Several who spoke at that meeting against the transfer suggested Cartan was behind the move and opposed her being hired on a permanent basis, saying the district had should have conducted another search for a superintendent.
Mark Heauser, then board president, said “We are looking for more stability,” as a key reason he joined a 5-0 vote to hire Cartan, a local resident, as permanent superintendent with a two-year contract. Other board members showed support for her despite criticism over the reassignment of administrators, which board members said was not a unilateral decision made by Cartan.
Two months after Cartan was named permanent superintendent, the district learned that Nevada Union High School did not receive full accreditation from the Western Association of Schools & Colleges for the first time in its history. Preparations for accreditation typically begin up to 18 months prior to the WASC visiting committee making a trip to campus, Cartan said at the time. The committee visited NU on Feb. 28, 2011, less than two full months after Cartan was hired as interim superintendent. Board members suggested the change in administration would help remedy the school’s standing, with some members voicing frustration that WASC had outlined 14 recommendations during its midterm progress report in the 2007-08 school year, but just four had been addressed by the school.
Six months later, in December 2011, Cartan received an automatic one-year extension, a condition of her contract following a positive review of her performance by the board which voiced unanimous support. In December 2012, according to board minutes, the board again voted 5-0 to extend Cartan’s contract through June 30, 2015.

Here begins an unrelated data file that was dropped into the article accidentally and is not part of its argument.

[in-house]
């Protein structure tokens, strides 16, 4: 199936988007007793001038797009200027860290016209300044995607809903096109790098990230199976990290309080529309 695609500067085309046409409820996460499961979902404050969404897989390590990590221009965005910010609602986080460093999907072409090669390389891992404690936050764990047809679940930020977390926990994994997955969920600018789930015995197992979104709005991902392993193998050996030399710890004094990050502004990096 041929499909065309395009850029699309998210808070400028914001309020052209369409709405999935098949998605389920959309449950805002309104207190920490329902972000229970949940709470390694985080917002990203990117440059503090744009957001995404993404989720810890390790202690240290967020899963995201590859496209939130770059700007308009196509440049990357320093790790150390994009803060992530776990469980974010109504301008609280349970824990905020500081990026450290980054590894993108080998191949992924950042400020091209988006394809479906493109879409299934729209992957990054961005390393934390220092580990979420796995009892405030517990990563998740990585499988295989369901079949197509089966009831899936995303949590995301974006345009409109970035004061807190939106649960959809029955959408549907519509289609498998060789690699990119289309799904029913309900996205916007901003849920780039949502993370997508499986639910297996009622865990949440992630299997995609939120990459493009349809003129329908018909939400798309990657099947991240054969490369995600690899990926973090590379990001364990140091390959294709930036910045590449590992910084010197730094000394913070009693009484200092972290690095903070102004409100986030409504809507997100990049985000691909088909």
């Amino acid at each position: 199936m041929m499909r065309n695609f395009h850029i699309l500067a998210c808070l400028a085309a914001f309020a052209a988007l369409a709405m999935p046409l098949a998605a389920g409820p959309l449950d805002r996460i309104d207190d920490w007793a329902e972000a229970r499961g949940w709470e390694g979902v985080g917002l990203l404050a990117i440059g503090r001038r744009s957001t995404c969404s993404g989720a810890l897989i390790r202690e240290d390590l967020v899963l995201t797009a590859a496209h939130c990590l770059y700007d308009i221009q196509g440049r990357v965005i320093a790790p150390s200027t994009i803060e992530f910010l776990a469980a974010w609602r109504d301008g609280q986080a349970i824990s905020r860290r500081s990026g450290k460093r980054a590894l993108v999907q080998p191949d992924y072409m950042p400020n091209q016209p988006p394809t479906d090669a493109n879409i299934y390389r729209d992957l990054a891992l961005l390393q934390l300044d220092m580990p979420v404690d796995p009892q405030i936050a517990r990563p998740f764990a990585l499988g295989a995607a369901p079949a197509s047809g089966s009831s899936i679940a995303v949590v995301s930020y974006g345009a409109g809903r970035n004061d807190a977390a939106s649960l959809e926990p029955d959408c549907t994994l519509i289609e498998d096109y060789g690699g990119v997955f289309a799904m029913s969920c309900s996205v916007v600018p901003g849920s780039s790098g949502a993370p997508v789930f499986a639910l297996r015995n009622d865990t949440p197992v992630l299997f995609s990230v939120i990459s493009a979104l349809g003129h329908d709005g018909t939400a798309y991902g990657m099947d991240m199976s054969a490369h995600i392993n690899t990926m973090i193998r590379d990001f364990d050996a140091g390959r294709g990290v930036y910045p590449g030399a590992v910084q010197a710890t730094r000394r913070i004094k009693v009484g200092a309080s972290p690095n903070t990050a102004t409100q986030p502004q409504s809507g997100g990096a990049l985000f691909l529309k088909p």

Less than three months later, the board voted 3-2 to terminate her contract.
Cartan made $135,000 annually, but according to the contract, the district must pay the remainder of her unexpired term or up to 12 months following the date of termination, which would be March 2014.
Last week, the district hired its sixth superintendent in 15 years, dating back to Michael Barkhurst, who ended his 18 years at the helm in 1998. Louise Bennicoff Johnson, who served as superintendent for the Ripon Unified School District from 2008 to 2013, will be paid $142,000 annually as the district’s new superintendent.
We believe the public has a right to know why the district’s trustees deemed this a necessary decision, which is why The Union filed its complaint to gain access to public documents — among those sought, being Cartan’s evaluations, along with surveys produced by the district’s administrators and its teachers union on the superintendent’s performance.
In the absence of any alleged wrongdoing, the judge in this case ruled the contents of those documents were not of enough public interest to warrant disclosure.
But in the absence of rationale for the board’s decision, and with only a positive track record of performance made public, in this case we are left with more questions than answers.
We realize taking action against a school district, one of many across the state that has been cash-strapped due to budget cuts, is a difficult decision. But it is one we must consider in our role as the newspaper of record in our community.
Whether reporting on a school district board of trustees, a fire district, a fair board or a even homeowners association, when a governing entity makes decisions that impact our community, we have responsibility to ask “Why?”
And we firmly believe the members of those governing boards have a responsibility to respond and share their rationale with those they respresent.